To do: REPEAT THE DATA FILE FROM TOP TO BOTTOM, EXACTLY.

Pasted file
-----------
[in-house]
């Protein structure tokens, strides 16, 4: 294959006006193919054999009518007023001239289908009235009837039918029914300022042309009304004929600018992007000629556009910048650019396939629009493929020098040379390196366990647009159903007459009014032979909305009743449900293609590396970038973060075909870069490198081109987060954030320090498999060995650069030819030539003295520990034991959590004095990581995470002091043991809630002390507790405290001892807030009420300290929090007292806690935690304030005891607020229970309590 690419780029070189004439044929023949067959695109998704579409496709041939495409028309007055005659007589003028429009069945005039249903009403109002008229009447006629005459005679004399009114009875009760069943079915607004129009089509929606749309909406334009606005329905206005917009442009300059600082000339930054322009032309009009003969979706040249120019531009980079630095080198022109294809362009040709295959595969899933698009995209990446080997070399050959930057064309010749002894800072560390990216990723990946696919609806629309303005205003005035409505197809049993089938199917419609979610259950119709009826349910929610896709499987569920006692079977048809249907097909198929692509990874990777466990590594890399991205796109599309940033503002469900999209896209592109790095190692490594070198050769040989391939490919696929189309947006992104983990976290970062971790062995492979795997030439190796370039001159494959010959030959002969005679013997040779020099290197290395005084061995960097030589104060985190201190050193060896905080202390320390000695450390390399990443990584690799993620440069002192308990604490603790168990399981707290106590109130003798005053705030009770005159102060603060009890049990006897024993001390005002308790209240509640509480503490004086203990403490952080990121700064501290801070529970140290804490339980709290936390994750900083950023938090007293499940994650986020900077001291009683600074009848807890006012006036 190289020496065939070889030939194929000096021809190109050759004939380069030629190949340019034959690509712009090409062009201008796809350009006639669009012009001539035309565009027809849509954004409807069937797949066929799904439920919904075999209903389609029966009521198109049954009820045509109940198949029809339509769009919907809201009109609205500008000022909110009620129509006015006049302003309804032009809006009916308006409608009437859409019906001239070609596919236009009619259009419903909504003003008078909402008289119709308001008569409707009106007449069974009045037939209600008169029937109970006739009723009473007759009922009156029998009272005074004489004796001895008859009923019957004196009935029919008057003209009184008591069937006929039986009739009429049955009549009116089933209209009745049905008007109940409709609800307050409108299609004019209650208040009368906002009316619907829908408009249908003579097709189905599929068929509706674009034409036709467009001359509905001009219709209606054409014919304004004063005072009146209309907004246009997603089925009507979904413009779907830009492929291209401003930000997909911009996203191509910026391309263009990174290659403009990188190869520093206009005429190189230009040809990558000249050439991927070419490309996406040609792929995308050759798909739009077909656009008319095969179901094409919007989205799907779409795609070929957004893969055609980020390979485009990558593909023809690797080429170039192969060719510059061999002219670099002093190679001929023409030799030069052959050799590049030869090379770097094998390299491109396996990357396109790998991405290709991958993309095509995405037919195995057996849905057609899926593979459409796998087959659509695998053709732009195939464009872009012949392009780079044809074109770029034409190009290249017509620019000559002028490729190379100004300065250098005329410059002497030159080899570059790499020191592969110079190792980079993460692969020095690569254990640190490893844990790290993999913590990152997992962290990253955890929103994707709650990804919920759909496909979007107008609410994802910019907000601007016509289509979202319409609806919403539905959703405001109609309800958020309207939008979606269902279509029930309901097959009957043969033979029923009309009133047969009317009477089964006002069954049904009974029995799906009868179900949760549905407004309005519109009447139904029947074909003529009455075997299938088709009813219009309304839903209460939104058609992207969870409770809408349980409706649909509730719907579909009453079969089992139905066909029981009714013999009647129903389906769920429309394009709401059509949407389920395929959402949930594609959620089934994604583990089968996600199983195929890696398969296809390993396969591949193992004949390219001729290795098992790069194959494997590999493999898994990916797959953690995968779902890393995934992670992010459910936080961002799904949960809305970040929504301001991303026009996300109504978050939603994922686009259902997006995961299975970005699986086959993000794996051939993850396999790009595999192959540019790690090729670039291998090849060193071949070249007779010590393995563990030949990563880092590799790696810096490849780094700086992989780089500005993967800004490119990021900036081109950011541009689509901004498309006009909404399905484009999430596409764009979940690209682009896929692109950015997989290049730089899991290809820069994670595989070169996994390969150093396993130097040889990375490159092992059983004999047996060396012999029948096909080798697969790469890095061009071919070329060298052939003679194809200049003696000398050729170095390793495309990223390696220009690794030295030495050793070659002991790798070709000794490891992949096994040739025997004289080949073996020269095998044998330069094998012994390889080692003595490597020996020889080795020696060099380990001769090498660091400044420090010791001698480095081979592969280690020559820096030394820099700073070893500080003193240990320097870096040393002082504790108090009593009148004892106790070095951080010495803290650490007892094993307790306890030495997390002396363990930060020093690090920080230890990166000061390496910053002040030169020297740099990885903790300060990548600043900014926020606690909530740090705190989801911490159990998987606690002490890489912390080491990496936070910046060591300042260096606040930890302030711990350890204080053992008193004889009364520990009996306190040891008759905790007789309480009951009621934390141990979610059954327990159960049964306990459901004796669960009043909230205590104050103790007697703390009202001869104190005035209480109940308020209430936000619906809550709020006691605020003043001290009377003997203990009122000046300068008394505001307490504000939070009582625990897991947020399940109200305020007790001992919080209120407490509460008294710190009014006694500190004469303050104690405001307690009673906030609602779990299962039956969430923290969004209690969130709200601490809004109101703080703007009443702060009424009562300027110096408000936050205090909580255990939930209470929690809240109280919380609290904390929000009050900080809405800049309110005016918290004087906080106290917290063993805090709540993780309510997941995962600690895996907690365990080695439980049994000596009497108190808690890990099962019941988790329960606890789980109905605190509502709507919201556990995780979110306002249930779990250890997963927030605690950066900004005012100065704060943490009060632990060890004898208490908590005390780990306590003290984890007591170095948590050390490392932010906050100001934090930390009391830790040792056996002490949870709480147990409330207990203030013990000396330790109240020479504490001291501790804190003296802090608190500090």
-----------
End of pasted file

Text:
[in-house]
């Protein structure tokens, strides 16, 4: 294959006006193919054999009518007023001239289908009235009837039918029914300022042309009304004929600018992007000629556009910048650019396939629009493929020098040379390196366990647009159903007459009014032979909305009743449900293609590396970038973060075909870069490198081109987060954030320090498999060995650069030819030539003295520990034991959590004095990581995470002091043991809630002390507790405290001892807030009420300290929090007292806690935690304030005891607020229970309590 690419780029070189004439044929023949067959695109998704579409496709041939495409028309007055005659007589003028429009069945005039249903009403109002008229009447006629005459005679004399009114009875009760069943079915607004129009089509929606749309909406334009606005329905206005917009442009300059600082000339930054322009032309009009003969979706040249120019531009980079630095080198022109294809362009040709295959595969899933698009995209990446080997070399050959930057064309010749002894800072560390990216990723990946696919609806629309303005205003005035409505197809049993089938199917419609979610259950119709009826349910929610896709499987569920006692079977048809249907097909198929692509990874990777466990590594890399991205796109599309940033503002469900999209896209592109790095190692490594070198050769040989391939490919696929189309947006992104983990976290970062971790062995492979795997030439190796370039001159494959010959030959002969005679013997040779020099290197290395005084061995960097030589104060985190201190050193060896905080202390320390000695450390390399990443990584690799993620440069002192308990604490603790168990399981707290106590109130003798005053705030009770005159102060603060009890049990006897024993001390005002308790209240509640509480503490004086203990403490952080990121700064501290801070529970140290804490339980709290936390994750900083950023938090007293499940994650986020900077001291009683600074009848807890006012006036 190289020496065939070889030939194929000096021809190109050759004939380069030629190949340019034959690509712009090409062009201008796809350009006639669009012009001539035309565009027809849509954004409807069937797949066929799904439920919904075999209903389609029966009521198109049954009820045509109940198949029809339509769009919907809201009109609205500008000022909110009620129509006015006049302003309804032009809006009916308006409608009437859409019906001239070609596919236009009619259009419903909504003003008078909402008289119709308001008569409707009106007449069974009045037939209600008169029937109970006739009723009473007759009922009156029998009272005074004489004796001895008859009923019957004196009935029919008057003209009184008591069937006929039986009739009429049955009549009116089933209209009745049905008007109940409709609800307050409108299609004019209650208040009368906002009316619907829908408009249908003579097709189905599929068929509706674009034409036709467009001359509905001009219709209606054409014919304004004063005072009146209309907004246009997603089925009507979904413009779907830009492929291209401003930000997909911009996203191509910026391309263009990174290659403009990188190869520093206009005429190189230009040809990558000249050439991927070419490309996406040609792929995308050759798909739009077909656009008319095969179901094409919007989205799907779409795609070929957004893969055609980020390979485009990558593909023809690797080429170039192969060719510059061999002219670099002093190679001929023409030799030069052959050799590049030869090379770097094998390299491109396996990357396109790998991405290709991958993309095509995405037919195995057996849905057609899926593979459409796998087959659509695998053709732009195939464009872009012949392009780079044809074109770029034409190009290249017509620019000559002028490729190379100004300065250098005329410059002497030159080899570059790499020191592969110079190792980079993460692969020095690569254990640190490893844990790290993999913590990152997992962290990253955890929103994707709650990804919920759909496909979007107008609410994802910019907000601007016509289509979202319409609806919403539905959703405001109609309800958020309207939008979606269902279509029930309901097959009957043969033979029923009309009133047969009317009477089964006002069954049904009974029995799906009868179900949760549905407004309005519109009447139904029947074909003529009455075997299938088709009813219009309304839903209460939104058609992207969870409770809408349980409706649909509730719907579909009453079969089992139905066909029981009714013999009647129903389906769920429309394009709401059509949407389920395929959402949930594609959620089934994604583990089968996600199983195929890696398969296809390993396969591949193992004949390219001729290795098992790069194959494997590999493999898994990916797959953690995968779902890393995934992670992010459910936080961002799904949960809305970040929504301001991303026009996300109504978050939603994922686009259902997006995961299975970005699986086959993000794996051939993850396999790009595999192959540019790690090729670039291998090849060193071949070249007779010590393995563990030949990563880092590799790696810096490849780094700086992989780089500005993967800004490119990021900036081109950011541009689509901004498309006009909404399905484009999430596409764009979940690209682009896929692109950015997989290049730089899991290809820069994670595989070169996994390969150093396993130097040889990375490159092992059983004999047996060396012999029948096909080798697969790469890095061009071919070329060298052939003679194809200049003696000398050729170095390793495309990223390696220009690794030295030495050793070659002991790798070709000794490891992949096994040739025997004289080949073996020269095998044998330069094998012994390889080692003595490597020996020889080795020696060099380990001769090498660091400044420090010791001698480095081979592969280690020559820096030394820099700073070893500080003193240990320097870096040393002082504790108090009593009148004892106790070095951080010495803290650490007892094993307790306890030495997390002396363990930060020093690090920080230890990166000061390496910053002040030169020297740099990885903790300060990548600043900014926020606690909530740090705190989801911490159990998987606690002490890489912390080491990496936070910046060591300042260096606040930890302030711990350890204080053992008193004889009364520990009996306190040891008759905790007789309480009951009621934390141990979610059954327990159960049964306990459901004796669960009043909230205590104050103790007697703390009202001869104190005035209480109940308020209430936000619906809550709020006691605020003043001290009377003997203990009122000046300068008394505001307490504000939070009582625990897991947020399940109200305020007790001992919080209120407490509460008294710190009014006694500190004469303050104690405001307690009673906030609602779990299962039956969430923290969004209690969130709200601490809004109101703080703007009443702060009424009562300027110096408000936050205090909580255990939930209470929690809240109280919380609290904390929000009050900080809405800049309110005016918290004087906080106290917290063993805090709540993780309510997941995962600690895996907690365990080695439980049994000596009497108190808690890990099962019941988790329960606890789980109905605190509502709507919201556990995780979110306002249930779990250890997963927030605690950066900004005012100065704060943490009060632990060890004898208490908590005390780990306590003290984890007591170095948590050390490392932010906050100001934090930390009391830790040792056996002490949870709480147990409330207990203030013990000396330790109240020479504490001291501790804190003296802090608190500090």